Twitter isn't exactly fond of Saudi Arabia's alleged attempts to manipulate its platform, and that became particularly clear today. The social media company has shared details of 5,929 now-banned accounts that it says were part of a state-backed effort to promote the Saudi government's message. The accounts used "inauthentic" and "coordinated" activity to spread the word, including replying, retweeting and liking pro-Saudi messages. Many of the accounts used automation to "mask the overall platform manipulation," Twitter said, peppering the accounts with non-political material to hide their real intent.
The activity was linked to Smaat, a social network marketing company inside Saudi Arabia. It reportedly created, bought and ran the accounts on behalf of its clients, some of whom include "high-profile individuals" and Saudi government departments. Twitter has since banned both Smaat and some of its executives.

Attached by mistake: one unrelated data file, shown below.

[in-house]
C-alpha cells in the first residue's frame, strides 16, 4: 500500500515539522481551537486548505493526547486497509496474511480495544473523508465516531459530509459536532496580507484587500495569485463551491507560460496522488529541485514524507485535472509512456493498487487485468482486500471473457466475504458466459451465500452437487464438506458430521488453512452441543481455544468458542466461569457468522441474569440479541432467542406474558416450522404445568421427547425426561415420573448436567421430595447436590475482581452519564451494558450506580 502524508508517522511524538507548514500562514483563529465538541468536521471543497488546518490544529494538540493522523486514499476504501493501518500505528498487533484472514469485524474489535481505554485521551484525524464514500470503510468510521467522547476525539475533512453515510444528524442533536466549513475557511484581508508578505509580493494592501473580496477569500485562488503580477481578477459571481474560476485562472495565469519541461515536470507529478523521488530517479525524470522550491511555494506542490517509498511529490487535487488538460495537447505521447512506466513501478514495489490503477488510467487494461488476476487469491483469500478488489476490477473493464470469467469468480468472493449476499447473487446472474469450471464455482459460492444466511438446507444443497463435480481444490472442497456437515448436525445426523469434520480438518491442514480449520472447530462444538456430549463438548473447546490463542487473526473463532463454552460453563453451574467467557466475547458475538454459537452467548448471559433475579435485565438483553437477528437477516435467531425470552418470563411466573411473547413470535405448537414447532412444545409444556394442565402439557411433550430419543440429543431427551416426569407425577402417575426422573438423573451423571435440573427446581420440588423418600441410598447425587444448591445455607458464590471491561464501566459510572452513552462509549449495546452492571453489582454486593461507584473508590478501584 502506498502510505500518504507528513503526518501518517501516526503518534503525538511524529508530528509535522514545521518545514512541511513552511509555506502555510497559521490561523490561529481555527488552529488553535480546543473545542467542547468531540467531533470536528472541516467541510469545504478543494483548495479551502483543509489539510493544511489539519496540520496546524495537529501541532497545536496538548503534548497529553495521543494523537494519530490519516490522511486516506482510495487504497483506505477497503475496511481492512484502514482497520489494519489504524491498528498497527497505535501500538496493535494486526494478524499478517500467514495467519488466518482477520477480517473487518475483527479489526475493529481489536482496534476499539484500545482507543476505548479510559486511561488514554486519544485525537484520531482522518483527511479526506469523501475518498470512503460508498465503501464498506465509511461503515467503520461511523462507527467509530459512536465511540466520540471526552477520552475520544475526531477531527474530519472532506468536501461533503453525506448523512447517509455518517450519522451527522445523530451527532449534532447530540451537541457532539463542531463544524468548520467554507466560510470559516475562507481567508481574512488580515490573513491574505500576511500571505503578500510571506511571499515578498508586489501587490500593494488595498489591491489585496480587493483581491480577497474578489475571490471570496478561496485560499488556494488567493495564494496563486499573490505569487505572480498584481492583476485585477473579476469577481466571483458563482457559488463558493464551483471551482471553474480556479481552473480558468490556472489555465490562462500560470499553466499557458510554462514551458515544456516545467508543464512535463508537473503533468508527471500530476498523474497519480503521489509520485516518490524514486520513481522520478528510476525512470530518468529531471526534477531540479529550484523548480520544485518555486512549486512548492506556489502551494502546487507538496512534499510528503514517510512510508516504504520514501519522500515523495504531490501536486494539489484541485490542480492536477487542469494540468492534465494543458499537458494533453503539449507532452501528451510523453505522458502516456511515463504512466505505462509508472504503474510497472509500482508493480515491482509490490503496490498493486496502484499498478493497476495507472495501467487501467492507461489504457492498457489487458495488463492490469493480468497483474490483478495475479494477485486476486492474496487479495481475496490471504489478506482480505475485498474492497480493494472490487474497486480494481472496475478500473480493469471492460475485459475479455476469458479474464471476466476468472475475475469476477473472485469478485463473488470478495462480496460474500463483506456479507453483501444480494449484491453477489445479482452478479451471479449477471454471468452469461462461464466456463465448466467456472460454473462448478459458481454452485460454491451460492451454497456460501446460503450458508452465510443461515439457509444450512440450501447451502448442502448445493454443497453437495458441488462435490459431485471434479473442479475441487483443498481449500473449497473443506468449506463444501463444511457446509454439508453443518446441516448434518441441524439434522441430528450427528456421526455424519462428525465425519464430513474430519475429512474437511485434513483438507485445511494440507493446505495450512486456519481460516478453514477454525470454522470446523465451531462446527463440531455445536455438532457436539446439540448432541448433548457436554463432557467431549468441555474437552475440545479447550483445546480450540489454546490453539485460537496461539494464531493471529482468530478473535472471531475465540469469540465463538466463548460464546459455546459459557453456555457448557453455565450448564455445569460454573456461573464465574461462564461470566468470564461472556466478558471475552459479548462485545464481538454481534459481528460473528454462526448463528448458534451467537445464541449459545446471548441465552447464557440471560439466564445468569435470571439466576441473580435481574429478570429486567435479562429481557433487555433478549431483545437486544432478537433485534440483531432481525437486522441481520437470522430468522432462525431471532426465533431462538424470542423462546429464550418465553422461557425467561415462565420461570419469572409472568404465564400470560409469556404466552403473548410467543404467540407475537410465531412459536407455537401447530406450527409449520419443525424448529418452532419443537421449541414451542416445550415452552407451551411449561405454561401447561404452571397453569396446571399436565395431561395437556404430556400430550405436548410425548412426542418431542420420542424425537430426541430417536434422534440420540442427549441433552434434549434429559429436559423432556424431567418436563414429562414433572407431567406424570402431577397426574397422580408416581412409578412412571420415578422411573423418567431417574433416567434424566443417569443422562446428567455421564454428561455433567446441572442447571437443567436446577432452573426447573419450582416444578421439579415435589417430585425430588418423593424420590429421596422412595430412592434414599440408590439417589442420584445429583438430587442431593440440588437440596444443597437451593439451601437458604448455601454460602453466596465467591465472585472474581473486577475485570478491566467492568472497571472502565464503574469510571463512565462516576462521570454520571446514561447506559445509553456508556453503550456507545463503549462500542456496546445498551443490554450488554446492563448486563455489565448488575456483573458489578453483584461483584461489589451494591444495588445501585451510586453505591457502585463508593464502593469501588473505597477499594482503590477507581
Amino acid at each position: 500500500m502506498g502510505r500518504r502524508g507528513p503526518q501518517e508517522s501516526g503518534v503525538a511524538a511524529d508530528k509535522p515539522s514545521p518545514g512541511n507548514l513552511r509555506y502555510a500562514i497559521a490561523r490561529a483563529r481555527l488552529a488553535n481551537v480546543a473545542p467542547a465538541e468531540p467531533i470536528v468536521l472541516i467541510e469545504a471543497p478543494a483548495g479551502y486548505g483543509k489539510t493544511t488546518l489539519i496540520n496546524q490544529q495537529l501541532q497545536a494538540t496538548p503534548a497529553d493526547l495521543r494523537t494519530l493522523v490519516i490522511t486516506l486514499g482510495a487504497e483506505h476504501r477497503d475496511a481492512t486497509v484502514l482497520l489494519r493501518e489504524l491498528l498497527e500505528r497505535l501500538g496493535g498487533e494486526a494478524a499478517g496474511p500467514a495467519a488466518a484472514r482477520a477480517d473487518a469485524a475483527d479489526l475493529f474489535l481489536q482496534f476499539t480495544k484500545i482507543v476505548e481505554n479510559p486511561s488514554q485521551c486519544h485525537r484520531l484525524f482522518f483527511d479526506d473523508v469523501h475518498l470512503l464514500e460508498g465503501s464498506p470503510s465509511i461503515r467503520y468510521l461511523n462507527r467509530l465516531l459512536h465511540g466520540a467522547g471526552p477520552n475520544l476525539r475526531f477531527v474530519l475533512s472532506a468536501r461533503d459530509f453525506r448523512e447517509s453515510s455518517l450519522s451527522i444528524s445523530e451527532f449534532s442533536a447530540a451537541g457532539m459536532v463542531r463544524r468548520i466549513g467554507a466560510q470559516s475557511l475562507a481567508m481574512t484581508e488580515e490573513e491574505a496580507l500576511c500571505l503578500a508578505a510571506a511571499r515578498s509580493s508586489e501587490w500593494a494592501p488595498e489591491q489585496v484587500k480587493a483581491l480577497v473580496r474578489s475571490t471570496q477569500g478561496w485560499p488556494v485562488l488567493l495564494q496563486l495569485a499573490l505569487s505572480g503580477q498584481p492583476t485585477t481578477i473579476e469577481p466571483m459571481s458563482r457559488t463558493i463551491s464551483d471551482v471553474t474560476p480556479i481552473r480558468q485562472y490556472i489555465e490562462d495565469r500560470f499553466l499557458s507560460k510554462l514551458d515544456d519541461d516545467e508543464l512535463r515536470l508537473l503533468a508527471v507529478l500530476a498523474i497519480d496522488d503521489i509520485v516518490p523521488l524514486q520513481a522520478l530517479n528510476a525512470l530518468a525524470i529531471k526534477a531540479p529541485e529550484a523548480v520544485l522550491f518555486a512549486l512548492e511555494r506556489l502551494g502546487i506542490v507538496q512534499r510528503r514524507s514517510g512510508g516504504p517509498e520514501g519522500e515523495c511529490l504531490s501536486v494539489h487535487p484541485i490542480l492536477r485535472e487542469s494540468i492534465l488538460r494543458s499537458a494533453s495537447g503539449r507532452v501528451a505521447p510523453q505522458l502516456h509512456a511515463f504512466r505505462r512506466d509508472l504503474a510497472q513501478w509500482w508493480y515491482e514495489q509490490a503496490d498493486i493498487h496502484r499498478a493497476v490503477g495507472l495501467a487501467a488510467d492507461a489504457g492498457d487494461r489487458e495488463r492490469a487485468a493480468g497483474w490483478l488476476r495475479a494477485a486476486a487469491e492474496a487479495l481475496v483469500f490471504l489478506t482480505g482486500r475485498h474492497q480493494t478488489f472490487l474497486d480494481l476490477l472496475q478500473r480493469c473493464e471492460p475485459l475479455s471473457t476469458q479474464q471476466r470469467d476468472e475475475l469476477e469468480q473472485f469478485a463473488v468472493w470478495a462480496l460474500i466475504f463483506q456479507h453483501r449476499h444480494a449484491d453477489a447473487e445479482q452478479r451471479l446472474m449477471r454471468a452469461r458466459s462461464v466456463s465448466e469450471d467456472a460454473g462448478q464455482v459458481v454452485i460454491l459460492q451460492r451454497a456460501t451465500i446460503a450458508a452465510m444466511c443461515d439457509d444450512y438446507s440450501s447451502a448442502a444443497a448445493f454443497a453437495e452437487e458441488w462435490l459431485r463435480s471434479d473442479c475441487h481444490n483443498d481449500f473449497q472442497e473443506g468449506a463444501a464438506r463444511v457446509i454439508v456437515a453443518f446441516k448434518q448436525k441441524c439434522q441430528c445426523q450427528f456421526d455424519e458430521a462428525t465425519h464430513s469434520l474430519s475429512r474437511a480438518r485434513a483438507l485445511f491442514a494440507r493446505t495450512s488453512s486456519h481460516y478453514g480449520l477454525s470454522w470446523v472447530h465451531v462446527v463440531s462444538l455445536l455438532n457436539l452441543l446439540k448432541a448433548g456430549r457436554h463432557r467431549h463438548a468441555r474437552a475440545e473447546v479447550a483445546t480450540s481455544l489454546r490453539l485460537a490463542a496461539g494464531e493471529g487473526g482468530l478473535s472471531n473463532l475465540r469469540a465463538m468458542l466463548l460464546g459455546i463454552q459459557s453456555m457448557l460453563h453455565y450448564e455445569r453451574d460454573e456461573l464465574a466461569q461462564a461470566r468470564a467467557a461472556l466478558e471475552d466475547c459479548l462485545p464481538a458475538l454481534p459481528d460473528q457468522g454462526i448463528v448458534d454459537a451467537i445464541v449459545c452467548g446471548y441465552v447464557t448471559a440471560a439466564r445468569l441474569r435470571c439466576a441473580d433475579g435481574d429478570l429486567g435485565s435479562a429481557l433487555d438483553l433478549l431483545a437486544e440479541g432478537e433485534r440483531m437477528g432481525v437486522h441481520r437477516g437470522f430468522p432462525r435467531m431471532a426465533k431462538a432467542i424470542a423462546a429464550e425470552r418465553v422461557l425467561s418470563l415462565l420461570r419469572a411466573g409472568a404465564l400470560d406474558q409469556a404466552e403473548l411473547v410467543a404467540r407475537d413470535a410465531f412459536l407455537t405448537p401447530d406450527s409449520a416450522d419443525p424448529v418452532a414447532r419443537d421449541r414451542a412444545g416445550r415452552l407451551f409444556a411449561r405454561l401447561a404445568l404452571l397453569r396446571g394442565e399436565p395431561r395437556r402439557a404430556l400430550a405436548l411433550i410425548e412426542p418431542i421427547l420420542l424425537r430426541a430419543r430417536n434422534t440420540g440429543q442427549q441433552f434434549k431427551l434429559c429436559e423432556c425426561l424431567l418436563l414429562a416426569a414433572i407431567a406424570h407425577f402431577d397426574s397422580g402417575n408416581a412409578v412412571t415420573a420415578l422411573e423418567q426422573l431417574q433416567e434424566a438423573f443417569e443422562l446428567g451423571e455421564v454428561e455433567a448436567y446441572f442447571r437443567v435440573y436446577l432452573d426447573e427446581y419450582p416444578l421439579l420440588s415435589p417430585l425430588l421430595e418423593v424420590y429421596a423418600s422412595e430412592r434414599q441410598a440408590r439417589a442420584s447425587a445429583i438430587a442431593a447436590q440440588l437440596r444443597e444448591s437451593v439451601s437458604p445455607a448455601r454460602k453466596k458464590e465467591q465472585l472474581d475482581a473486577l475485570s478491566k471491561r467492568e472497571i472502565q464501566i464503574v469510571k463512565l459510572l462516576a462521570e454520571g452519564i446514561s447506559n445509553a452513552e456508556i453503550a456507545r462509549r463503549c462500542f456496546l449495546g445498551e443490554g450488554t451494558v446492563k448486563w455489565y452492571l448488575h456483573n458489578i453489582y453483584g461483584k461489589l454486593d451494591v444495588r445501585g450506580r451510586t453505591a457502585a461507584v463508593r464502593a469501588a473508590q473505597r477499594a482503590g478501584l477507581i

The accounts are part of a broader network of 88,000 that was involved in "spammy" activity across a range of subjects. They've also been permanently banned. Twitter isn't sharing info about the entire batch as researchers asked it to filter out "unrelated spam."
This certainly isn't the first instance of Twitter detailing large-scale attempts at manipulation. Many of those efforts originated in Iran and Russia, though, while earlier documented Saudi campaigns have been relatively small. If Twitter's research is accurate, that Saudi propaganda push is considerably larger than previously thought.